Sunday, April 10, 2011

Short Cuts and Long Cuts

Sometimes trying to cut corners just makes the path a whole lot longer.

I ordered paper for my last print directly from Japan and when I saw that they also offered blocks of small, postcard paper in 4" X 6", 50-sheet blocks I thought it was a great idea.
I'm working on a postcard sized print for the Year of the Rabbit.
So I ordered 2 packs or 100 postcards. "Wow, these are already cut to size",
"think of all the time I'll save.....".

Then, I needed blocks. I ordered blocks too at 4" x 6" size. Since the paper is already pretty small, I'll print right to the edges so I don't waste any paper.
"think of the money I'll save on smaller blocks and I won't waste any wood or paper scraps....."
Usually I carve my registration system into each block using the traditional kento system of corner and edge stops that are part of each woodblock.

This is a traditional kento system of registration:Here is the corner stop or "kagi kento"

The corner kento is carved in a lower corner of the block and the corner of the damp paper would normally seat into this to line up each time it was printed. Another straight edge is carved to catch the lower edge of the paper; this is instead the line stop or lower edge stop called the hikitsuke kento.

Together, the pair of these carved niches allow very precise registration of multiple colors and multiple impressions. You can place the paper down EXACTLY where you want it using this system.

But I had decided not to use this system....but to use a jig, a floating L-shaped accessory that would carry the corner kento and registration marks and would be the same for each block. This way I wouldn't have to carve the kentos for each block but could use just ONE for all of them.....

SO, I had to make a little jig, that would hold the blocks still and allow me to lay the paper down evenly. But the kind of jig that allows me to place a piece of damp paper directly down on a block of the same size just isn't accurate enough for the print I'm planning so, I had to abandon the first jig, build another, I go out and cut paper 5" X 7" so I'll have enough border to work with.

But, as my blocks came from two different sources and are different heights, the slight difference in height meant the thinner block was harder to control in the jig and ended up printing off-register from the rest which I figured out with the first full-color proofs when my yellow color printed way off. I've spent the last two days trying to fix it.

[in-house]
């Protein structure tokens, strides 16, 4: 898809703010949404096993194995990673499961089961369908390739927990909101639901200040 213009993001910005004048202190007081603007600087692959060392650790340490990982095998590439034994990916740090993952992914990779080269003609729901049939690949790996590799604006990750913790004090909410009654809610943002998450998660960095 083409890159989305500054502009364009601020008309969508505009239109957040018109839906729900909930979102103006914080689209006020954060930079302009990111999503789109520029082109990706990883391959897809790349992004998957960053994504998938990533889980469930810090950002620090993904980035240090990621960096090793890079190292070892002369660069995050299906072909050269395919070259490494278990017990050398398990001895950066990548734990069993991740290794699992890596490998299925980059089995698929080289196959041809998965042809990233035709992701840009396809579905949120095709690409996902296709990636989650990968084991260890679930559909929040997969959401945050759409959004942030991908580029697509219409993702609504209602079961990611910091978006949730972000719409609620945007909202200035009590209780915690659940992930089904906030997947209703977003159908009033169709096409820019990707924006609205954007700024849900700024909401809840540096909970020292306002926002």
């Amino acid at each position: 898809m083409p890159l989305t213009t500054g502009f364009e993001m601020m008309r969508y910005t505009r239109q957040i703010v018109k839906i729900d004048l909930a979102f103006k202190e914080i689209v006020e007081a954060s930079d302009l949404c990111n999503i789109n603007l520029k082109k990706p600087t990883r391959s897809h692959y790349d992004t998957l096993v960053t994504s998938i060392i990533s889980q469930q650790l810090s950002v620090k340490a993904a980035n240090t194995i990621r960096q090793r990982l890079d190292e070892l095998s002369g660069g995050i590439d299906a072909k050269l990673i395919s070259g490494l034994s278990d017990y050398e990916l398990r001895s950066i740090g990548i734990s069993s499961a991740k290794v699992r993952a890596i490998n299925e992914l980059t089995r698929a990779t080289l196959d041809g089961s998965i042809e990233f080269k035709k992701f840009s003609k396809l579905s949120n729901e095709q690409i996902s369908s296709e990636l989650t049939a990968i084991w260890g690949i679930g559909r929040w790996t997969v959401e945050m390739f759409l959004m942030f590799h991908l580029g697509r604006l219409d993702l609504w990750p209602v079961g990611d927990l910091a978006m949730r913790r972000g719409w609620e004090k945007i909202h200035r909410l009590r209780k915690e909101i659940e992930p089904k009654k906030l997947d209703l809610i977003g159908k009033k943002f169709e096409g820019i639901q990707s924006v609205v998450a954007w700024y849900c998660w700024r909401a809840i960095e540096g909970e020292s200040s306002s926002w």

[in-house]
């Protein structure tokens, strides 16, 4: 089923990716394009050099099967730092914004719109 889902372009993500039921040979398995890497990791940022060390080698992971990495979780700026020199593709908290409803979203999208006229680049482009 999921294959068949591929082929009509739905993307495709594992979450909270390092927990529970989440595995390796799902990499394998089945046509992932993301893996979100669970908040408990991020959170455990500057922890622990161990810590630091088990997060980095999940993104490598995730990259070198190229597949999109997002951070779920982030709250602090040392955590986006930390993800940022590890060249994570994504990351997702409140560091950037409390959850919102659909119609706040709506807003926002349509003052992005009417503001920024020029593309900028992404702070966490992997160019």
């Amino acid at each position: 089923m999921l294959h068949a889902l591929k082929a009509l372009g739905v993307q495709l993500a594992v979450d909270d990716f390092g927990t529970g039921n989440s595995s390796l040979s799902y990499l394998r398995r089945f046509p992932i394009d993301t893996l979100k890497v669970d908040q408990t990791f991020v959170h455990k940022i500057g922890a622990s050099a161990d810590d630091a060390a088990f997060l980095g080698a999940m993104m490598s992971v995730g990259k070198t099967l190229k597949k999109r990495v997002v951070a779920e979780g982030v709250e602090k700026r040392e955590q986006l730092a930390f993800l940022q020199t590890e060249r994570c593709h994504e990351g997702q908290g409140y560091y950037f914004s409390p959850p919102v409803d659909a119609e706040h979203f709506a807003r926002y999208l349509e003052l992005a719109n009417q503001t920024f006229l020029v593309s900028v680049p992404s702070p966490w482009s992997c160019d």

Today I finally broke down and made a SECOND jig for the yellow color, wrong-sized, off-register block.

I printed a black copy from my key block using Jig 1 on dry paper.
Then, using a small blade, I cut out the small parts that will print off my yellow block. Then using the new jig, I placed the yellow block in it, and placing the printed copy on top and peeking through the holes, I could line up the cut out with the corresponding raised portions of the carved block and the edges of the paper will now demarcate where to place my new registration marks for the yellow block.
I used blue painter's tape instead of cutting into the foam board I used so I can move them if necessary after proofing.

Tomorrow I hope to reprint a color proof to see if they now all line up.
But already I know I'd have saved a ton of labor and been done already if I'd just taken the "long way",
planning on using paper a bit bigger, carving blocks on boards a bit bigger too, and trimming down to size afterwards just accepting that there will be some "waste" paper and wood but a huge savings in labor, time, energy and precision.


  1. Andrew, I'm chuckling in solidarity. I just spent days and days on a "simple" piece myself. There are some things we just have to learn by bashing our heads against the wall, I guess.

  2. A wise and cautionary comedic tale. Every time I think "I can get away with this" in printing, I really can't......

  3. Well, this is a technology that has been developed and refined and perfected over 800 years
    so there's clearly a reason to do things this way.

    The funny part is thinking that after just 22 woodblock prints and 4-5 years of "experience"
    I can come up with a better way........

    Not impossible, just not very likely....